It’s a bold move. Deployment of what CMA CGM calls the “Great Explorer-class” ships comes years earlier than many observers expected to see such large ships on the U.S. West Coast, and sooner than some think terminals here will truly be able to handle them efficiently. Indeed, the cranes at the Pacific Container Terminal in Long Beach and Oakland International Container Terminal, where the ships will call, are being raised so these big ships can be fully loaded, something the CMA CGM Benjamin Franklin was not able to do when it made two trial runs to the West Coast this winter.
Jeseper Stenbak, head of transpacific trade for APL, said unlike some other trades around the world, the transpacific trade has been growing at a rate of 2 to 3 percent, and as 2016 develops “we could be looking at 3 to 5 percent growth, and there might even be people who are saying 5 to 7 percent.”
APL currently deploys about 20,000 TEUs of capacity on 15 different services between Asia and North America, including five to the U.S. East Coast—three that transit the Suez Canal and two that transit the Panama Canal, and is expecting to increase that deployment in the summer by about 6 percent to handle peak-season cargo.
Panama Canal. Glenn said he does not expect the widened Panama Canal will cause a material impact on the mix of cargo moving from the Far East to the United States via the West and East coasts.
“We believe that most of the cargo that is East Coast discharge has already moved. There has been a steady migration of cargo moving from West Coast to East Coast for many years now,” with much of that moving on services that transit the Suez Canal where there are no restrictions on the size of containerships, he said. Singapore-based NOL pioneered trans-Suez services from the Far East to the U.S. East Coast even before it acquired APL in 1997.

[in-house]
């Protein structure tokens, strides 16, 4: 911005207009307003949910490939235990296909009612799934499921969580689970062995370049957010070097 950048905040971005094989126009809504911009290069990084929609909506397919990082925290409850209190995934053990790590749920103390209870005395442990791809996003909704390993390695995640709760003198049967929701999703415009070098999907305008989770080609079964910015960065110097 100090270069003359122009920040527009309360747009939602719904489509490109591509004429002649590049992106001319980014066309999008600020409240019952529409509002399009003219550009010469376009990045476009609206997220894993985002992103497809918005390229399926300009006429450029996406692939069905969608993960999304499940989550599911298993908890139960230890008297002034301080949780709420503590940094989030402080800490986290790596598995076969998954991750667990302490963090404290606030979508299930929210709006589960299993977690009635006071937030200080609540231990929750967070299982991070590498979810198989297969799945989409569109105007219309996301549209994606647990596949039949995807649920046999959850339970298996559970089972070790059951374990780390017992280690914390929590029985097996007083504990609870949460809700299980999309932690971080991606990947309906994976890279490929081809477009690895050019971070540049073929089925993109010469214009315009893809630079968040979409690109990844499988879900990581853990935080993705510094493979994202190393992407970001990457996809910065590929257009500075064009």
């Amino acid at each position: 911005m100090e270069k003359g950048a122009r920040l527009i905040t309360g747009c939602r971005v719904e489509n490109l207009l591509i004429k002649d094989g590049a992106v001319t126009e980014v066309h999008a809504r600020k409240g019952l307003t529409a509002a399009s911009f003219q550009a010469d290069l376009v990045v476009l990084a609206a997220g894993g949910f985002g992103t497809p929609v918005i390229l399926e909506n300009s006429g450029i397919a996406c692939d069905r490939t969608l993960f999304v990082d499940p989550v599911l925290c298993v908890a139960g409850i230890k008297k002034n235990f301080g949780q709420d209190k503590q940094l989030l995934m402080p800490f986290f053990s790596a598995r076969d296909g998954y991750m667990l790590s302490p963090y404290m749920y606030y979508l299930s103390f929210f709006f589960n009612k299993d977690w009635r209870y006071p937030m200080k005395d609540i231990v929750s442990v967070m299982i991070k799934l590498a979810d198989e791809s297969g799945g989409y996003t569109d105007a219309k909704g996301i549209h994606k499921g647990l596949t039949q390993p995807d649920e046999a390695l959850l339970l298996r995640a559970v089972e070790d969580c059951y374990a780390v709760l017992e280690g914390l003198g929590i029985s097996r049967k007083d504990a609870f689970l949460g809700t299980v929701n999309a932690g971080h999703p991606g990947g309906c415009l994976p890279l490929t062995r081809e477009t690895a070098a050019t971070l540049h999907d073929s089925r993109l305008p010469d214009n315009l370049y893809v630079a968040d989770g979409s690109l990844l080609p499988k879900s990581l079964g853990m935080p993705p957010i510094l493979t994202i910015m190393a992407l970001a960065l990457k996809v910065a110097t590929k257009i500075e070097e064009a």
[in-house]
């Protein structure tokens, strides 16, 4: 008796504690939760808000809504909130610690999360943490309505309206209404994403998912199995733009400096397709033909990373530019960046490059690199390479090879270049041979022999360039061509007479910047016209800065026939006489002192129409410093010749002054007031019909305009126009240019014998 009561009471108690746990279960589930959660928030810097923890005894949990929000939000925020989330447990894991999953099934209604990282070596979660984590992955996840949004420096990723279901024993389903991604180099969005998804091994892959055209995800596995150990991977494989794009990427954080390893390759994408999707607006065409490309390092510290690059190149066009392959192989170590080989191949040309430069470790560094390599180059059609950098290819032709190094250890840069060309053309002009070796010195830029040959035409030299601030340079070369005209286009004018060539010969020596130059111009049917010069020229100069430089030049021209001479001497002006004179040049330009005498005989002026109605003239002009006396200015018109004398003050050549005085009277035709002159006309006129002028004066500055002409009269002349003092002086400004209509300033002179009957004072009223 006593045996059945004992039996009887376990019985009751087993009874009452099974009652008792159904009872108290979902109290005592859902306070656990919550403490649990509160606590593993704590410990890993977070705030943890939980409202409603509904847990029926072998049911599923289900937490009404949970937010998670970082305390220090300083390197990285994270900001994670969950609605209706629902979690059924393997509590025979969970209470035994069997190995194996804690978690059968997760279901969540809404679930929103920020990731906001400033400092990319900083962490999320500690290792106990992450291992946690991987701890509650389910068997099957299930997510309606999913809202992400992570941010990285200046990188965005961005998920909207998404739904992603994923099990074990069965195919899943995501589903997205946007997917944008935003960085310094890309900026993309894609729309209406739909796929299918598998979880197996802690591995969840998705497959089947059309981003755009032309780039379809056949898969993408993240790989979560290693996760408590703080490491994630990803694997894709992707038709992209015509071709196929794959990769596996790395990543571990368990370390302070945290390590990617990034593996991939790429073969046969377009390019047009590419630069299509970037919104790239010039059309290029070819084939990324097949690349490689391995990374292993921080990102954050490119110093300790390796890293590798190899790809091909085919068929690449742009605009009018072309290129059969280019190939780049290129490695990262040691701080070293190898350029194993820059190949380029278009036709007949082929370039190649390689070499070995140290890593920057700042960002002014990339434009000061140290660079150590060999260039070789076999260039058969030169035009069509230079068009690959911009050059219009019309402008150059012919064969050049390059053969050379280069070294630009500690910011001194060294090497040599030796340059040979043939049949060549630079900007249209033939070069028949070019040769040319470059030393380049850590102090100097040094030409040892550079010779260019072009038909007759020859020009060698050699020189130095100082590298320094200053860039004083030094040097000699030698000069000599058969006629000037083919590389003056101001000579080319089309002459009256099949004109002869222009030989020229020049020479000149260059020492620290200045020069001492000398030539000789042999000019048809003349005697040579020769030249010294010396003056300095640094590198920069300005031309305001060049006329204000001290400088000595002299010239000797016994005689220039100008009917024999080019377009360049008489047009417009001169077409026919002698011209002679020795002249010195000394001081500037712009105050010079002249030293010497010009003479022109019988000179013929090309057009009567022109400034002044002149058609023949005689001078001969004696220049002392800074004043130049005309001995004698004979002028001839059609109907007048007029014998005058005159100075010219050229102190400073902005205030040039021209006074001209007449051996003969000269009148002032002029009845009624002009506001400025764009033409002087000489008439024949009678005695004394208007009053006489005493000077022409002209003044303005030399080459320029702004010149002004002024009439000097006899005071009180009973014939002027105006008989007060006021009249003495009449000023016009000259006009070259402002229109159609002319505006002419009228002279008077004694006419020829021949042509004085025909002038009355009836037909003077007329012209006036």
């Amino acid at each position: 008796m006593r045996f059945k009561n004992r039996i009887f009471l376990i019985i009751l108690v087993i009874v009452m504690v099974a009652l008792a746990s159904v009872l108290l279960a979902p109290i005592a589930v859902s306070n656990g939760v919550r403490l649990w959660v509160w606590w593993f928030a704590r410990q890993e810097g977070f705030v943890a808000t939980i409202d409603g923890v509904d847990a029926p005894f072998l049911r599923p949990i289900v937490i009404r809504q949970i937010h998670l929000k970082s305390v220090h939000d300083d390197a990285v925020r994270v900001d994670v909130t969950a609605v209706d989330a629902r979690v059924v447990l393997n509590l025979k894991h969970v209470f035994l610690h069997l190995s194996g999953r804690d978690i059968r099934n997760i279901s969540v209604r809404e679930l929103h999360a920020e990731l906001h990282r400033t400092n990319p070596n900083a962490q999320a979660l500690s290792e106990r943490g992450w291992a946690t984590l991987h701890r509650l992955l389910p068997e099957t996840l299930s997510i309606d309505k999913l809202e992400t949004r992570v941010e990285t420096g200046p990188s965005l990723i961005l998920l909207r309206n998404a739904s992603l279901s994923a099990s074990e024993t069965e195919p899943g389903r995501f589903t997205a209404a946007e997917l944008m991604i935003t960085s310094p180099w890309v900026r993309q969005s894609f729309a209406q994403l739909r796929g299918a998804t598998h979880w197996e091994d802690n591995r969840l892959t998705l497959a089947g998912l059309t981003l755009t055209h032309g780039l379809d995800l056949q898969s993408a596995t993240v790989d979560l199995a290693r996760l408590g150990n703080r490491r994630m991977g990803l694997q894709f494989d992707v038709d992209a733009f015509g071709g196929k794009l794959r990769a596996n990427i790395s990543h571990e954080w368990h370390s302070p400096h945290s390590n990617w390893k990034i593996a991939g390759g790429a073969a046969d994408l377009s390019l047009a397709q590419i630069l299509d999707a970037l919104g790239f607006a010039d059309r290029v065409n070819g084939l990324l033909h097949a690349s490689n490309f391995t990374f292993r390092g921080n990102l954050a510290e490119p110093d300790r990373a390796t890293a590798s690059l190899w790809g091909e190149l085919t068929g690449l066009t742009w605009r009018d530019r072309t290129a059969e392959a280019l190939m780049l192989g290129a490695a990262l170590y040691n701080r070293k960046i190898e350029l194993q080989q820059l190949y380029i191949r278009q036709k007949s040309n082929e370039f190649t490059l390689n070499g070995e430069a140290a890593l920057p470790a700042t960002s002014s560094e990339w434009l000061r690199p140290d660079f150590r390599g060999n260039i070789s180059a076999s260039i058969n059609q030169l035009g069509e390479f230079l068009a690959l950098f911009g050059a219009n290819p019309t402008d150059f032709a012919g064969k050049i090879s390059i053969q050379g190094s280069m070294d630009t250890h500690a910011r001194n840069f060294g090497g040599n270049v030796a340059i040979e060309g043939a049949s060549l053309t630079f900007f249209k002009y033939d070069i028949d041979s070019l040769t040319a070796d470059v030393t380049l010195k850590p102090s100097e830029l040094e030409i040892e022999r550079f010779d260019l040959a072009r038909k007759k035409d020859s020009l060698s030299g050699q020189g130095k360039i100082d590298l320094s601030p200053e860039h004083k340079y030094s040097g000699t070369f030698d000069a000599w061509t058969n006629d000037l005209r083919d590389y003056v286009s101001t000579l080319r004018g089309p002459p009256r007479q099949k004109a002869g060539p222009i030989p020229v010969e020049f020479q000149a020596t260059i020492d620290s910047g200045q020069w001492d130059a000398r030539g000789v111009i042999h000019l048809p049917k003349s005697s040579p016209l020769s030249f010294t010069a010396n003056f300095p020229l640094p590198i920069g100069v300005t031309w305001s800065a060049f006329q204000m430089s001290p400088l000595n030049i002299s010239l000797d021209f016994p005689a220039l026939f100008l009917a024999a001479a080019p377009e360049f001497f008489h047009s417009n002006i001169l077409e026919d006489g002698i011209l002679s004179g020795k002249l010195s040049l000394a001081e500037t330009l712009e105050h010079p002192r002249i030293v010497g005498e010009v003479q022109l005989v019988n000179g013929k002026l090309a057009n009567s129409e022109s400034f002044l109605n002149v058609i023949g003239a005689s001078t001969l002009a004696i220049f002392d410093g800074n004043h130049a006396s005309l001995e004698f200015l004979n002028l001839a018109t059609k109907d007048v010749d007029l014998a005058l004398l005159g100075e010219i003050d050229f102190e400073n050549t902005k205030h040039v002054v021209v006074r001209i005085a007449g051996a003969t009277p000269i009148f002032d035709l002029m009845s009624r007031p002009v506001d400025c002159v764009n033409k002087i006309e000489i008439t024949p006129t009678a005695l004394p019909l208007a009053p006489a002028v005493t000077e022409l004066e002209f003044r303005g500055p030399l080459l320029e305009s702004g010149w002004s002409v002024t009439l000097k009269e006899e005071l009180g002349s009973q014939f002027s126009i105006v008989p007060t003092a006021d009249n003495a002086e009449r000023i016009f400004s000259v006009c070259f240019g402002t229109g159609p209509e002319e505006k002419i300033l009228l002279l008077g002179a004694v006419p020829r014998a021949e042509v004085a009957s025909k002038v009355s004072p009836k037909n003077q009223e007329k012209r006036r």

More likely, Glenn said, are two other changes resulting from the Panama Canal expansion. The first is that various strings may be combined. Second, he said, some of the cargo that moves today via the Suez Canal and originates in South Korea, Japan, or Shanghai and more northerly Asian ports, may start using ships on Panama routings.
This change, he said, could happened this year, if the Panama Canal opens its new set of locks on schedule.
Stenbak said he expects most carriers will seek to increase the size of their ships moving through the Panama Canal soon after the new locks open.
“We are probably looking at services around 10,000 TEUs down to maybe 6,000-8,000 TEUs,” he said, although noting this is still a subject of discussion by G6 members and will depend on ship availability.
Normally the G6 increases the number of services it operates from the Far East to the U.S. East Coast from two to three in its summer deployment. With the ability to operate larger ships when the expanded Panama Canal opens, the G6 will probably continue to operate two loops, but with much larger vessels, Stenbak explained.
U.S. Flag Flying. Last year, APL reorganized its U.S.-flag fleet, concentrating six of its nine U.S. line-haul ships into a single string in the transpacific, which it calls the Eagle Express 1 (EX1) with a Los Angeles, Oakland, Dutch Harbor, Yokohama, Busan, Naha, Qingdao, Shanghai, Busan, and Los Angeles rotation.
APL also has three feeder ships that fly the U.S. flag: one that transits between Yokohama and Guam in coordination with the EX1, a second in the Mediterranean that transits between Turkey and Egypt, and another that serves various ports on the Persian Gulf.
In addition to a focus on military and other government cargoes, Glenn said the EX1 service is focusing on customers in the garment and textile market that find the 13-day transit time from Shanghai to Los Angeles attractive.
“Customers were consistently telling us that there was a need for more capacity and better service in the fast transit time segment, and so what we put together was in direct response to that,” Glenn said. “Early returns on it are very favorable.”